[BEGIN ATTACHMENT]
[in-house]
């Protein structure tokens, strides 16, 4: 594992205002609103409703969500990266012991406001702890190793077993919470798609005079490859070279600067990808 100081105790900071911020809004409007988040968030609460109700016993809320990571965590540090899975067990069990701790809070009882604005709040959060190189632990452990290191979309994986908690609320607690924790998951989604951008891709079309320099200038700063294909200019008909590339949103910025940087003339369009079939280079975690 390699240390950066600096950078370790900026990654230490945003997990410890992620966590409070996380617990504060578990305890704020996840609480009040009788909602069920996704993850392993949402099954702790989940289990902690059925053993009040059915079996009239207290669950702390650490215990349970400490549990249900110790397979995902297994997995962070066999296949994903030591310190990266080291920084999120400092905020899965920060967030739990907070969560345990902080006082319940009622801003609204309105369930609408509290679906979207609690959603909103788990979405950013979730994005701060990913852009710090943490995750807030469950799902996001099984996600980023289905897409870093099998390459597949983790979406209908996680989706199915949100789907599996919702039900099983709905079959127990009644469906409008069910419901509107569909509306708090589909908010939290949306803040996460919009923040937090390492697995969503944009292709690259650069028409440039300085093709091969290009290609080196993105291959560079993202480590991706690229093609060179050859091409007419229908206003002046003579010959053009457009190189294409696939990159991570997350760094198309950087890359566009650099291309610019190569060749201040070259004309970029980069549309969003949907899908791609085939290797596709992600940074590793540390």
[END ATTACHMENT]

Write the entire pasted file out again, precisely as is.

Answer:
[in-house]
């Protein structure tokens, strides 16, 4: 594992205002609103409703969500990266012991406001702890190793077993919470798609005079490859070279600067990808 100081105790900071911020809004409007988040968030609460109700016993809320990571965590540090899975067990069990701790809070009882604005709040959060190189632990452990290191979309994986908690609320607690924790998951989604951008891709079309320099200038700063294909200019008909590339949103910025940087003339369009079939280079975690 390699240390950066600096950078370790900026990654230490945003997990410890992620966590409070996380617990504060578990305890704020996840609480009040009788909602069920996704993850392993949402099954702790989940289990902690059925053993009040059915079996009239207290669950702390650490215990349970400490549990249900110790397979995902297994997995962070066999296949994903030591310190990266080291920084999120400092905020899965920060967030739990907070969560345990902080006082319940009622801003609204309105369930609408509290679906979207609690959603909103788990979405950013979730994005701060990913852009710090943490995750807030469950799902996001099984996600980023289905897409870093099998390459597949983790979406209908996680989706199915949100789907599996919702039900099983709905079959127990009644469906409008069910419901509107569909509306708090589909908010939290949306803040996460919009923040937090390492697995969503944009292709690259650069028409440039300085093709091969290009290609080196993105291959560079993202480590991706690229093609060179050859091409007419229908206003002046003579010959053009457009190189294409696939990159991570997350760094198309950087890359566009650099291309610019190569060749201040070259004309970029980069549309969003949907899908791609085939290797596709992600940074590793540390």